Generally, the process chamber 106 comprises a wall 107, such as an enclosure wall 103, which may comprise a ceiling 118, sidewalls 114, and a bottom wall 116 that enclose a process zone 108. In operation, process gas is introduced into the chamber 106 through a gas supply 130 that includes a process gas source 138, and a gas distributor 137. The gas distributor 137 may comprise one or more conduits 136 having one or more gas flow valves 134 and one or more gas outlets 142 around a periphery of the substrate 104, which is held in the process zone 108 on the electrostatic chuck 20. Alternatively, the gas distributor 130 may comprise a showerhead gas distributor (not shown). Spent process gas and process byproducts are exhausted from the chamber 106 through an exhaust 144 which may include an exhaust port 170 that receives spent process gas from the process zone 108 and delivers the gas to an exhaust conduit 177, a throttle valve 135 to control the pressure of process gas in the chamber 106, and one or more exhaust pumps 152.
The process gas may be energized to process the substrate 104 by a gas energizer 154 that couples energy to the process gas in the process zone 108 of the chamber 106. For example, the gas energizer 154 may comprises process electrodes, that may be powered by a power supply to energize the process gas. The process electrodes may include an electrode that is or is in a wall, such as a sidewall 114 or ceiling 118 of the chamber 106, that may be capacitively coupled to another electrode, such as the electrode 24 in the electrostatic chuck 20 below the substrate 104. Alternatively or additionally, the gas energizer 154 may comprise an antenna comprising one or more inductor coils which may have a circular symmetry about the center of the chamber 106. In yet another version, the gas energizer 154 may comprise a microwave source and waveguide to activate the process gas by microwave energy in a remote zone (not shown) upstream from the chamber 106.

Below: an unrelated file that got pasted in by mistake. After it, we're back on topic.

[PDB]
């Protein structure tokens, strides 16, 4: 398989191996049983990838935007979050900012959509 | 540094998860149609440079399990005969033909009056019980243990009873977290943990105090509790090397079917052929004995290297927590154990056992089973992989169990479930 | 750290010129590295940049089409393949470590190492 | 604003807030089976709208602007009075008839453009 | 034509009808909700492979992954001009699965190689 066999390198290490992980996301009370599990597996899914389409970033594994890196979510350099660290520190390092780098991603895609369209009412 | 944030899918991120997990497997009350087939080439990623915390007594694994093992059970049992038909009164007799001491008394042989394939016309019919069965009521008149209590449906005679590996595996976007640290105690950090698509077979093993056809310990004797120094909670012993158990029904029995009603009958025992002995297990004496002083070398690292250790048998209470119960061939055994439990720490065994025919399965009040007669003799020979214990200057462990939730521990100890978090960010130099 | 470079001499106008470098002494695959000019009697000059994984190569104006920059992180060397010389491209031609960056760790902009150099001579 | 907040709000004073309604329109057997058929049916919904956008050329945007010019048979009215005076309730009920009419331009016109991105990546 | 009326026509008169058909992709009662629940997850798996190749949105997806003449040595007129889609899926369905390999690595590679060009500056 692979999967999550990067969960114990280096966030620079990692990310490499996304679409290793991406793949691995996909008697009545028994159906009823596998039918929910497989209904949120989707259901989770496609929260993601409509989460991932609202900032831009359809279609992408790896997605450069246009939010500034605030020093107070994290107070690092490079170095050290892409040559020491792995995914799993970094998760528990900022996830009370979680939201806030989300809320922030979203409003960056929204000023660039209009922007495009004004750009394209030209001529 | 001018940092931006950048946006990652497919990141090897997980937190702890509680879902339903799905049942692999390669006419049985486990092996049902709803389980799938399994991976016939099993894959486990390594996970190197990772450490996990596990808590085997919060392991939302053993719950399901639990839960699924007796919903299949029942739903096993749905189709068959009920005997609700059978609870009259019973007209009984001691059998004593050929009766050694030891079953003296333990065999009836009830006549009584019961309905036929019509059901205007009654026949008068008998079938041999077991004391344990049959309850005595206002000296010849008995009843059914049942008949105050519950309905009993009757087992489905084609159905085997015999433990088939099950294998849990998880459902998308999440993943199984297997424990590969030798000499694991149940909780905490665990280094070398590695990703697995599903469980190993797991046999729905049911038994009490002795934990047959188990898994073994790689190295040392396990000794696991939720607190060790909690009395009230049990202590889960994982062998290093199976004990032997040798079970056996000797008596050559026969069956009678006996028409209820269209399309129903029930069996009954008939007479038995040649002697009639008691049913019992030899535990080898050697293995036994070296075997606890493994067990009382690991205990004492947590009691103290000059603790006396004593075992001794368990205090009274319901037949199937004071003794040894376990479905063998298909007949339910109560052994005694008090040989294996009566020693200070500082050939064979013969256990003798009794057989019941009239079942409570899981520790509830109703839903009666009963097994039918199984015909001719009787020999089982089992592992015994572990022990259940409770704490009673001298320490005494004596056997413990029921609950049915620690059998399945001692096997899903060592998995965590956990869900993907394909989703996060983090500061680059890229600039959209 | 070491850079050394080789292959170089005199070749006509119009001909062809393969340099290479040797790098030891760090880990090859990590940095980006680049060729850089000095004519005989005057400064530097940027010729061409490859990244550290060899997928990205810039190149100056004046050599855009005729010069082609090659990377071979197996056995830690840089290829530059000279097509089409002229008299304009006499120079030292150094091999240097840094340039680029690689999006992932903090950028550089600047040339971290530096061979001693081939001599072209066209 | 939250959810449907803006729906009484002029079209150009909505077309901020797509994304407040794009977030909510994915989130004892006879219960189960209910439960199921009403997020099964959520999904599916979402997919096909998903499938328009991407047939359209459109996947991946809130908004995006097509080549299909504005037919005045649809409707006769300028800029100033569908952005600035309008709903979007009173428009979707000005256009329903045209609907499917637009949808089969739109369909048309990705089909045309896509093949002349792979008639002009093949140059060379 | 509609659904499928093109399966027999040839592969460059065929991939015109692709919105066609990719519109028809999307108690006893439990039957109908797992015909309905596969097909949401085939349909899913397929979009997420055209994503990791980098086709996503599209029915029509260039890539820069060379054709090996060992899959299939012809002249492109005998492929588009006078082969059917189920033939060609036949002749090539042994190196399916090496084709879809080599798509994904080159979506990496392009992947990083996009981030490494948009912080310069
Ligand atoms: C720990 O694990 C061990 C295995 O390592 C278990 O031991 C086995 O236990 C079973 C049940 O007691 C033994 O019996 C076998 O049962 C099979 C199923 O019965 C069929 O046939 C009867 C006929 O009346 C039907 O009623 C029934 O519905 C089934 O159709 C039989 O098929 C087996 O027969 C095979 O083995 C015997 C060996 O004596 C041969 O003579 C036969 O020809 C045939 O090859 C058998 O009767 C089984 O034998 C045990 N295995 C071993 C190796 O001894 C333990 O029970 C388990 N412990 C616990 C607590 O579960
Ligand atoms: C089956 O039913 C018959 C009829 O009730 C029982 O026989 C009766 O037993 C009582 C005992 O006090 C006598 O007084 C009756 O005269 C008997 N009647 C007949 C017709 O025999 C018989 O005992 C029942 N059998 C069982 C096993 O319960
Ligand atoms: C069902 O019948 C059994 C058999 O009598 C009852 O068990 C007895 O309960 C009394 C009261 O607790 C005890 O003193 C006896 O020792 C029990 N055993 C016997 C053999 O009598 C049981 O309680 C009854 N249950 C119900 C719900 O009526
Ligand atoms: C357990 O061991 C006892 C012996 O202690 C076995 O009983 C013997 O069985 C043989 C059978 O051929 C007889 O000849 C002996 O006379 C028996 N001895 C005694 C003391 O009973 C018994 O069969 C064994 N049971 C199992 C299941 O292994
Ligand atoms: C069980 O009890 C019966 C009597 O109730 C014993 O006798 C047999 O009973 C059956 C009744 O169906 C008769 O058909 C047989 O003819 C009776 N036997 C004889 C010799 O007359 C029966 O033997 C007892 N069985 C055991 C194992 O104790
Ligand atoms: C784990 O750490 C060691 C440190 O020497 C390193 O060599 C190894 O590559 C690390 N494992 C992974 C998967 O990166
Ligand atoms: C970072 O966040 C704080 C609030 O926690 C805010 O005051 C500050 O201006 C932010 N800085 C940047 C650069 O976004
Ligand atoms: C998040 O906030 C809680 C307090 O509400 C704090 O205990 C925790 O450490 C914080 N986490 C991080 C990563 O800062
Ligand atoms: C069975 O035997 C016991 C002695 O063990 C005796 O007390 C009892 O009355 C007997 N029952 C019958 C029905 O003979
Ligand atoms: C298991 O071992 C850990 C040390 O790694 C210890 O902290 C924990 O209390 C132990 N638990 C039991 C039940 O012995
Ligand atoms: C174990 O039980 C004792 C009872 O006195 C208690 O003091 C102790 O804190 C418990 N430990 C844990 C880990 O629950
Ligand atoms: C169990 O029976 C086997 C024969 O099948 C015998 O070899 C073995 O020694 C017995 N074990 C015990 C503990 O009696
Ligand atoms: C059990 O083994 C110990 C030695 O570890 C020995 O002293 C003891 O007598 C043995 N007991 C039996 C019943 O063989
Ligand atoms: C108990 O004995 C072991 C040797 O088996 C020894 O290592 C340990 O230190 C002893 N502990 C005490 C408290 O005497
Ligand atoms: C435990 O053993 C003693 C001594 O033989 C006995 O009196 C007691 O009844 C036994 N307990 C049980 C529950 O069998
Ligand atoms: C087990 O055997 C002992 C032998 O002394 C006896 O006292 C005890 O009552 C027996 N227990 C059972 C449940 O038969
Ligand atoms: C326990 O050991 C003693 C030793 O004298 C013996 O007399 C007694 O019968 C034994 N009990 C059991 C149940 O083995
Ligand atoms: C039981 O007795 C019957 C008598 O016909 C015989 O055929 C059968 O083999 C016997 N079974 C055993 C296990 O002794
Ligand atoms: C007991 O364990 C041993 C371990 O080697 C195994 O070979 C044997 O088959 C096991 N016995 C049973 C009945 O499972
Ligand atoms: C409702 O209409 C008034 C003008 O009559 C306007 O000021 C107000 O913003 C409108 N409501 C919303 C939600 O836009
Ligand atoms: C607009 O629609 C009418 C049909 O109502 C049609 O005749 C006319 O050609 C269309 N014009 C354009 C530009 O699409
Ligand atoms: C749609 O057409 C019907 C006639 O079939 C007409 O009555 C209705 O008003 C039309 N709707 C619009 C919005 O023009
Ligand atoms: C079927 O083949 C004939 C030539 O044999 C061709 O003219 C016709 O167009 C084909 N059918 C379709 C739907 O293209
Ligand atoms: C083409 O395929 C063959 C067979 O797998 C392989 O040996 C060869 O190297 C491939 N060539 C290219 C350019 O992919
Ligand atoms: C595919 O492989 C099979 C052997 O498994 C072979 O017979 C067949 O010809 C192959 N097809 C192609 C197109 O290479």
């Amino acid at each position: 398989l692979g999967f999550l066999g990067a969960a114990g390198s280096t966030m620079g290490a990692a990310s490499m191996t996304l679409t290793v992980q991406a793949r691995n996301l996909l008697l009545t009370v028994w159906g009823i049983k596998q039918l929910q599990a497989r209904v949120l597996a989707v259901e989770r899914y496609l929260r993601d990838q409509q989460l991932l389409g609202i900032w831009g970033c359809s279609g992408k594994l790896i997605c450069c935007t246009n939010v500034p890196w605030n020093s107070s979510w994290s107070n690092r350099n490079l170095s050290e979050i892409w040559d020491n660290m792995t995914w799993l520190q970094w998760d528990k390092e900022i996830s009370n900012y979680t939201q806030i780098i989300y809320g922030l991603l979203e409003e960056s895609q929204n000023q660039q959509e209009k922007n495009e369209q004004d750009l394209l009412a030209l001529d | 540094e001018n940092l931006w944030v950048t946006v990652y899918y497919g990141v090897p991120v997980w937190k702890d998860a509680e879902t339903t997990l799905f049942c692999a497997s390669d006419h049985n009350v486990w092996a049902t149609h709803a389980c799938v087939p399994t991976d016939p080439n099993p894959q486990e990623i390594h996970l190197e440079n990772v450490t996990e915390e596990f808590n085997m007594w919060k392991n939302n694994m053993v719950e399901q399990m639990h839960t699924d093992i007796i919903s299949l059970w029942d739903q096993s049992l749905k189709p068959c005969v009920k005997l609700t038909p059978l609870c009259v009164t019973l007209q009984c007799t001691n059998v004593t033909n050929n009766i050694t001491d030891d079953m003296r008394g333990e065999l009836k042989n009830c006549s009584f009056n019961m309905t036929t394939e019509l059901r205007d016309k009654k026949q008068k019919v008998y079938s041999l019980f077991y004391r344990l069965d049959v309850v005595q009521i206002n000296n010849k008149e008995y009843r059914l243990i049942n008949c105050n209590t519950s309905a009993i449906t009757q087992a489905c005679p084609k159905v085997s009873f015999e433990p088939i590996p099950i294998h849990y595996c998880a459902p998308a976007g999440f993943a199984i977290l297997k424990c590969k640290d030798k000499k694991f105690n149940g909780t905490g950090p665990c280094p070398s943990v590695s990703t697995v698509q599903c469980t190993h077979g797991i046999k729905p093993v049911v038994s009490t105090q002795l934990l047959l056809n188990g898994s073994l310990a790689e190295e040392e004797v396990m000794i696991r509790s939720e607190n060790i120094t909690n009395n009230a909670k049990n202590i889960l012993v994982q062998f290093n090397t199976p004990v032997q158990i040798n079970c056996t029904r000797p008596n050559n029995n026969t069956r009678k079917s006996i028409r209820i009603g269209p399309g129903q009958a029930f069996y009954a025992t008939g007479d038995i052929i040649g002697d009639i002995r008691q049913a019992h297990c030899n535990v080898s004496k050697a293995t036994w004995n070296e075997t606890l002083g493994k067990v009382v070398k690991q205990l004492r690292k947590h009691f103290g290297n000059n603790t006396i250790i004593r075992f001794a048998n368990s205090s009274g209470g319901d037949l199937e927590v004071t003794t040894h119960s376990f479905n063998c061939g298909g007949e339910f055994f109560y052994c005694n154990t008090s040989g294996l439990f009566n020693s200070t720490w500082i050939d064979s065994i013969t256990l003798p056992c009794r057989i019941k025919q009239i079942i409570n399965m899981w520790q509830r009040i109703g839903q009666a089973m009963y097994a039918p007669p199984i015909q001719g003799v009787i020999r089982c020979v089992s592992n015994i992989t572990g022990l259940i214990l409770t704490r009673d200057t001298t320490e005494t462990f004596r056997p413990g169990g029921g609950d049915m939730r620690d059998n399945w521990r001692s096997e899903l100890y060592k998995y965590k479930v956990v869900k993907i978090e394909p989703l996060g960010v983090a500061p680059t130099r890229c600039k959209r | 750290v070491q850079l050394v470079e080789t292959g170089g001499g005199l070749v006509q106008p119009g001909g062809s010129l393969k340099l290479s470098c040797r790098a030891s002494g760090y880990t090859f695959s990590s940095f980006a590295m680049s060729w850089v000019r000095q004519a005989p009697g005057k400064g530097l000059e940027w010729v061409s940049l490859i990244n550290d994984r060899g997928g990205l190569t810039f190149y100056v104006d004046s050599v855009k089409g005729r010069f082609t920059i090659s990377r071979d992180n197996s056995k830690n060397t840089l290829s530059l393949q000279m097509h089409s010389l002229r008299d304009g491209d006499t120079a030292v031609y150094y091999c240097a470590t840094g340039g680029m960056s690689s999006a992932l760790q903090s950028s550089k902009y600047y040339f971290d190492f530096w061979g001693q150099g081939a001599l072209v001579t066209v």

In one version, the chamber 106 can comprise a physical vapor deposition chamber capable of sputter depositing material on a substrate 104. In this version, the chamber comprises a sputtering target 155 having material to be deposited on the substrate. The target 155 can be electrically biased with respect to another component in the chamber, such as a process shield, to act as a part of a gas energizer 154 that energizes the process gas and sputters material from the target 155 and onto the substrate 104.
To process a substrate 104, the process chamber 106 is evacuated and maintained at a predetermined sub-atmospheric pressure. The substrate 104 is then provided on the electrostatic chuck 20 by a substrate transport 101, such as for example a robot arm and a lift pin system. The gas supply 130 provides a process gas to the chamber 106 and the gas energizer 154 couples energy to the process gas to energize the gas and process the substrate 104, for example by etching material on the substrate or depositing material on the substrate 104. Similarly, to clean the chamber after processing of the substrate 104, the gas supply 130 provides a process gas comprising a cleaning gas to the chamber 106 and the gas energizer 154 energizes the cleaning gas to clean the chamber 106.